for their military exercises differ not at all from the real use of their arms, but every soldier is every day exercised, and that with great diligence, as if it were in time of war, which is the reason why they bear the fatigue of battles so easily; for neither can any disorder remove them from their usual regularity, nor can fear affright
them out of it, nor can labor tire them; .
Though the sight of you may affright
the gaze of the vulgar-minded with an unknown dread, in contemplation of you my heart finds the charm of deep emotion and high thought.
Barnum's traveling troupe chooses to affright
Then will he speak unto them in his wrath, And affright
them in his sore displeasure.
The seriousness of your principles will affright
[your contemporaries], but
And it is an enterprise so bold, that it cannot fall into a wise man's thoughts, but affright
Still (and again this fits in with tragic theory), its ghost lurks behind, leaping ftom refrigerator or freezer to affright
the family as turkey hash, turkey noodle casserole, turkey sandwiches, even turkey croquettes.
Though she lives with her father in a castle near to the invading Moorish army, she is unafraid, uttering feisty comments such as, "do you thinke a Sarazins head, / Or a Blackamoores face can affright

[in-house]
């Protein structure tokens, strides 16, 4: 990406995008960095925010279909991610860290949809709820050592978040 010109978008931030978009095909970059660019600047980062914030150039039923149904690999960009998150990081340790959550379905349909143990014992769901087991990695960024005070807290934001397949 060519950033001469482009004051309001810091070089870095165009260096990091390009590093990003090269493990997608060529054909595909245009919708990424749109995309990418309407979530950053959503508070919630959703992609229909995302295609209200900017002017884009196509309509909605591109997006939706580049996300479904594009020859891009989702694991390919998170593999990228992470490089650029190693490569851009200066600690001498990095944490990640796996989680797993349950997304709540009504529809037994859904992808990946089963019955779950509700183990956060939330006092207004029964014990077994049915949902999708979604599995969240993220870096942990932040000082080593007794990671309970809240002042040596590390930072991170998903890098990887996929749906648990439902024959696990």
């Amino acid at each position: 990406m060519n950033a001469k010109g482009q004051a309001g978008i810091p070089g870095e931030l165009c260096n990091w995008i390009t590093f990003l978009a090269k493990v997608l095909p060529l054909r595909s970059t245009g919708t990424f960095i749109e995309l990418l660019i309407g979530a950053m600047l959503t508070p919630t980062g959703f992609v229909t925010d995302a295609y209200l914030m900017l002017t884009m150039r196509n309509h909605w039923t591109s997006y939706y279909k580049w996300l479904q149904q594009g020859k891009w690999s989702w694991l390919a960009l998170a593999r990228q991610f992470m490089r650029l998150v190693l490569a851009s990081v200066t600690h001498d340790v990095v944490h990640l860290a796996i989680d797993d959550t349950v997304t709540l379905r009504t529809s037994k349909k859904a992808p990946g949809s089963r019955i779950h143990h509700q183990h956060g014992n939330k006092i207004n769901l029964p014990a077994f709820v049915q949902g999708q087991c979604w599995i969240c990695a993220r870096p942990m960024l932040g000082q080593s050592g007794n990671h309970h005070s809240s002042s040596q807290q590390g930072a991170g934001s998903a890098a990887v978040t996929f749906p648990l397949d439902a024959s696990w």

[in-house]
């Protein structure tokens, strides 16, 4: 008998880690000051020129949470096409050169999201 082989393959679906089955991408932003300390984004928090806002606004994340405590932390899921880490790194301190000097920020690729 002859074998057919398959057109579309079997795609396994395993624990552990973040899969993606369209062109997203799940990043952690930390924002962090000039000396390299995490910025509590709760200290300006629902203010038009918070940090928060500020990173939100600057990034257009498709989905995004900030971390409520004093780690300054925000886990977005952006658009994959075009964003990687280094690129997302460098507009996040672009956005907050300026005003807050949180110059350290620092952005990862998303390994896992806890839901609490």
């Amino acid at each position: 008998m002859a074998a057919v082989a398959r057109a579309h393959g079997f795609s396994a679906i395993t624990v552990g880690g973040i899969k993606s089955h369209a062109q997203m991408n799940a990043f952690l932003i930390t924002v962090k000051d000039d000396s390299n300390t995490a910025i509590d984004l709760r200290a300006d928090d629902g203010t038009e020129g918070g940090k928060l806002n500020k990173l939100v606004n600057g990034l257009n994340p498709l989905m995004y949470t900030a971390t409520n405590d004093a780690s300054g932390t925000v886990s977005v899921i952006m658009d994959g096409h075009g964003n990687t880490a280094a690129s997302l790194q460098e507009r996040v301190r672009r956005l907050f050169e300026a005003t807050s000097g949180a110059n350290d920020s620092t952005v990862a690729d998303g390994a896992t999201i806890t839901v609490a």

me, let me then / Be afraid of every chimney sweeper" (2.
Catherine's gothic fantasies at the Abbey come in two stages: the evening affright
about the trunk and the cabinet on her first night at the Abbey, and the more extended suspicions about the General.
In the prologue to Henry V, the chorus asks, 'Or may we cram / Within this wooden O the very casques / That did affright
the air at Agincourt'?
So it spoke Therewith, in loathing and affright
At that strange city of the night.
23v: "O Christ, great maker of earth and humankind, whom all things fear, who likewise, with forking flame, affright
humans; we hymn you with what praises you merit and give you the thanks of our prayers, beloved father, for alt such as you now provide us.
When Wilson shewed me to bed, he carried me up into a dark and dirty garret, there stripped me, and carried my cloaths out of the room, which I saw no more, for upwards of a month, but lay chained to this bad bed, all that time; this appears to be their breaking in garret; under the ridgetree is a box for the harbour of pigeons, which they disturb in the night time, to affright
their prisoner when he should rest.
In the silence of the night How we shiver with affright
At the melancholy meaning [or menace of their] of the tone
that have bit off some of their fingers, some their toes, nay, and hath killed some before they have wakened; yet this doth not at all affright